One of the great things about being here has always been the reward of being innovative. If you can’t find what you need solve a problem or would like to decorate, you invent it in your head, sketch it on paper and find a fundi (an ‘expert’ at his profession) to create it. There are plenty of carpenters, iron smiths and tailors in this country. In my decade of absence from my beloved country it seems that everything has been invented, thought of, created, and now is overpriced at the upscale shopping malls dotting the ‘suburbs’ of my fair city.
It used to be that one had to know a bit of British English to make yourself understood, or find a local similar item to describe what you are talking about. I had become accustom to referring to a movie as a film and describing guacamole as kachumbari. Now thanks to exported western television, we Americans have no secrets.
Speaking of guacamole, eating in Nairobi is altogether different as well. Back in the day finding a nice restaurant for a special occasion was possible, but they were few and far between. If you were careful, you could find one that was even reasonable. Now it seems that there are tons of nice options; Ethiopian, Middle Eastern, Italian, Chinese… and even a local chain called Java House that would make any Westerner feel like they weren’t in Africa. It’s next to impossible to find those little hole-in-the-wall places with risky but delicious food and decent prices. I’m still looking though.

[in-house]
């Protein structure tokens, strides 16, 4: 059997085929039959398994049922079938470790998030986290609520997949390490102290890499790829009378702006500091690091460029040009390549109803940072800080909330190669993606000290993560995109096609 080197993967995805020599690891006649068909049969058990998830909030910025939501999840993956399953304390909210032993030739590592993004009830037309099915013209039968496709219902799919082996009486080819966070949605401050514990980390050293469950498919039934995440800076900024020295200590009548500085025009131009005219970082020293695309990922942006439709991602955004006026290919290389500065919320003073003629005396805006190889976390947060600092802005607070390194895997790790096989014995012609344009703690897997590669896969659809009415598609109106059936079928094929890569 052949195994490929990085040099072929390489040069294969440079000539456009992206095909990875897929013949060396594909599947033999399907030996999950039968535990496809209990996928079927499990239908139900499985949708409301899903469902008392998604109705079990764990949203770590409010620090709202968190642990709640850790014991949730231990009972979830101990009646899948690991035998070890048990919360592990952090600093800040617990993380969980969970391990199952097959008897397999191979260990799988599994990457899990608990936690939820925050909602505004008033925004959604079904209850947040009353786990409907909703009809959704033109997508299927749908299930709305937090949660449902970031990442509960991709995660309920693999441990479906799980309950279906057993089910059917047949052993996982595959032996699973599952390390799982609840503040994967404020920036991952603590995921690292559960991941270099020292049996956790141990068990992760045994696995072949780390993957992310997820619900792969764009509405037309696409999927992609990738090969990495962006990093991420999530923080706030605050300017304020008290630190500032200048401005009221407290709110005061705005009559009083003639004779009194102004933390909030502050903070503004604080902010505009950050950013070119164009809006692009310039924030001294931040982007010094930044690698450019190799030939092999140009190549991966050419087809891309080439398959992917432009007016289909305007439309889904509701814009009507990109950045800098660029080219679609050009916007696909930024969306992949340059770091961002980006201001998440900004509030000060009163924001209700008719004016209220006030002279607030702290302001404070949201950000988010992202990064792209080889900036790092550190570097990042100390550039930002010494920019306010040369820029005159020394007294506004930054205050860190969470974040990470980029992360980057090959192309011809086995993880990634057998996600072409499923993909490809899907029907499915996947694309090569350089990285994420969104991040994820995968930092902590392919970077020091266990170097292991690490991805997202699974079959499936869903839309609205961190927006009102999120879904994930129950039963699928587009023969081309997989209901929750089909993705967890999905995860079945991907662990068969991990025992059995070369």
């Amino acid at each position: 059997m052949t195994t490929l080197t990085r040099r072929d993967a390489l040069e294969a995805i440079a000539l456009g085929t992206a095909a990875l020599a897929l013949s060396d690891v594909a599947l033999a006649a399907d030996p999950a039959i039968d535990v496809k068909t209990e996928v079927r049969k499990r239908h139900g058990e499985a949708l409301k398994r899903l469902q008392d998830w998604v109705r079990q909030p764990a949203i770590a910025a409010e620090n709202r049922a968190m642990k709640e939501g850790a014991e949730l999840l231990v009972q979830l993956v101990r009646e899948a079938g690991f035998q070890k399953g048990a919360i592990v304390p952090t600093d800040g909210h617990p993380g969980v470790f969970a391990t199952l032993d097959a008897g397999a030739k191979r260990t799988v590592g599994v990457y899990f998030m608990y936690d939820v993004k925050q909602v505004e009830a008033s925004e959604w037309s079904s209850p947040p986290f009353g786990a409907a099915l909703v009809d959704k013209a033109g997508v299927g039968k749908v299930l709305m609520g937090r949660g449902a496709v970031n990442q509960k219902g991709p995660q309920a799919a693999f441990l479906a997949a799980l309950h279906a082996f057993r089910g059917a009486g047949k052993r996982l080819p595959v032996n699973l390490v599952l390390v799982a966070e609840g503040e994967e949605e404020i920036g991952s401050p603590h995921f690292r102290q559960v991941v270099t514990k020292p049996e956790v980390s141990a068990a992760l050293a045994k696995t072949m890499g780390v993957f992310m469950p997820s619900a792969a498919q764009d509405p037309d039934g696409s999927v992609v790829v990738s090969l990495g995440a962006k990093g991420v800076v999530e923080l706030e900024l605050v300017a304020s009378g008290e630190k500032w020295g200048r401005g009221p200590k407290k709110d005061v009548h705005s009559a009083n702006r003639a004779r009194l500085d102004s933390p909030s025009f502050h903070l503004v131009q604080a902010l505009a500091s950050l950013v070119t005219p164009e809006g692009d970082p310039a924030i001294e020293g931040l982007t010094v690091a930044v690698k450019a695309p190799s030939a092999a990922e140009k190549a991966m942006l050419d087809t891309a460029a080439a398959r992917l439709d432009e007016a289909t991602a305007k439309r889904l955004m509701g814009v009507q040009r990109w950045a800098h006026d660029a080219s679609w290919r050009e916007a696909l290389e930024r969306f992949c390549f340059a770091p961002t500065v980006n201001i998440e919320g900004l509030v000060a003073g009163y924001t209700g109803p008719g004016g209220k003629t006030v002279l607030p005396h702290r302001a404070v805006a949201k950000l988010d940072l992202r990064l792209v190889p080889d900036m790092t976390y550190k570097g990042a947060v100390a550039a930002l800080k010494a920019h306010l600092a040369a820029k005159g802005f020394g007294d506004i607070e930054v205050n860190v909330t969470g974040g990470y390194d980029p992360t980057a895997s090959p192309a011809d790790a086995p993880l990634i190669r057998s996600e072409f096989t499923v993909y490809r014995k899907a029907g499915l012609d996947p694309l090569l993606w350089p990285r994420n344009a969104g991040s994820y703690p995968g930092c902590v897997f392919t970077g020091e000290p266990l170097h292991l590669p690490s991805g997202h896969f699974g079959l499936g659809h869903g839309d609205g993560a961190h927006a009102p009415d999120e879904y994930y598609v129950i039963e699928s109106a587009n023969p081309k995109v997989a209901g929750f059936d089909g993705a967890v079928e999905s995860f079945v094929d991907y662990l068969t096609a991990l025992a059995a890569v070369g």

I count it an advantage that the matatus (public transportation: 14-seater Nissan vans) in Limuru area still play the twang-y Kikuyu music instead of hip hop with raunchy lyrics like the matatus in town tend to play. Imagine sort of a country guitar twang (like early Johnny Cash) under the high-pitched nasal foreign language lyrics. Hmm, I know it doesn’t sound great, but its part of the charm.